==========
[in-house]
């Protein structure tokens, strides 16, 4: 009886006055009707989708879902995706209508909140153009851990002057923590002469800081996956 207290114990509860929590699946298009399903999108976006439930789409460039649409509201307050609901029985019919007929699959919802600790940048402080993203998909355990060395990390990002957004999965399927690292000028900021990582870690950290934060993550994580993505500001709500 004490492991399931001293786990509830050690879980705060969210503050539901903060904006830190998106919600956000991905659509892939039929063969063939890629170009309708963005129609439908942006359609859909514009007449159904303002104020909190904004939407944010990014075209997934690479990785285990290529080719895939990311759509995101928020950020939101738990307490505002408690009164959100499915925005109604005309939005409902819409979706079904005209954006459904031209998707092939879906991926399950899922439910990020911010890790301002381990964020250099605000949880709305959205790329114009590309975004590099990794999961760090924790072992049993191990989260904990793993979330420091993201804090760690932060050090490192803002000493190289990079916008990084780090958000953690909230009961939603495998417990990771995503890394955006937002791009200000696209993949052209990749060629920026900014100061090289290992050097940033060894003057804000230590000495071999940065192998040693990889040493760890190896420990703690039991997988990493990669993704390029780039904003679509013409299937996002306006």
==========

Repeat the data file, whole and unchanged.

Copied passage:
[in-house]
């Protein structure tokens, strides 16, 4: 009886006055009707989708879902995706209508909140153009851990002057923590002469800081996956 207290114990509860929590699946298009399903999108976006439930789409460039649409509201307050609901029985019919007929699959919802600790940048402080993203998909355990060395990390990002957004999965399927690292000028900021990582870690950290934060993550994580993505500001709500 004490492991399931001293786990509830050690879980705060969210503050539901903060904006830190998106919600956000991905659509892939039929063969063939890629170009309708963005129609439908942006359609859909514009007449159904303002104020909190904004939407944010990014075209997934690479990785285990290529080719895939990311759509995101928020950020939101738990307490505002408690009164959100499915925005109604005309939005409902819409979706079904005209954006459904031209998707092939879906991926399950899922439910990020911010890790301002381990964020250099605000949880709305959205790329114009590309975004590099990794999961760090924790072992049993191990989260904990793993979330420091993201804090760690932060050090490192803002000493190289990079916008990084780090958000953690909230009961939603495998417990990771995503890394955006937002791009200000696209993949052209990749060629920026900014100061090289290992050097940033060894003057804000230590000495071999940065192998040693990889040493760890190896420990703690039991997988990493990669993704390029780039904003679509013409299937996002306006």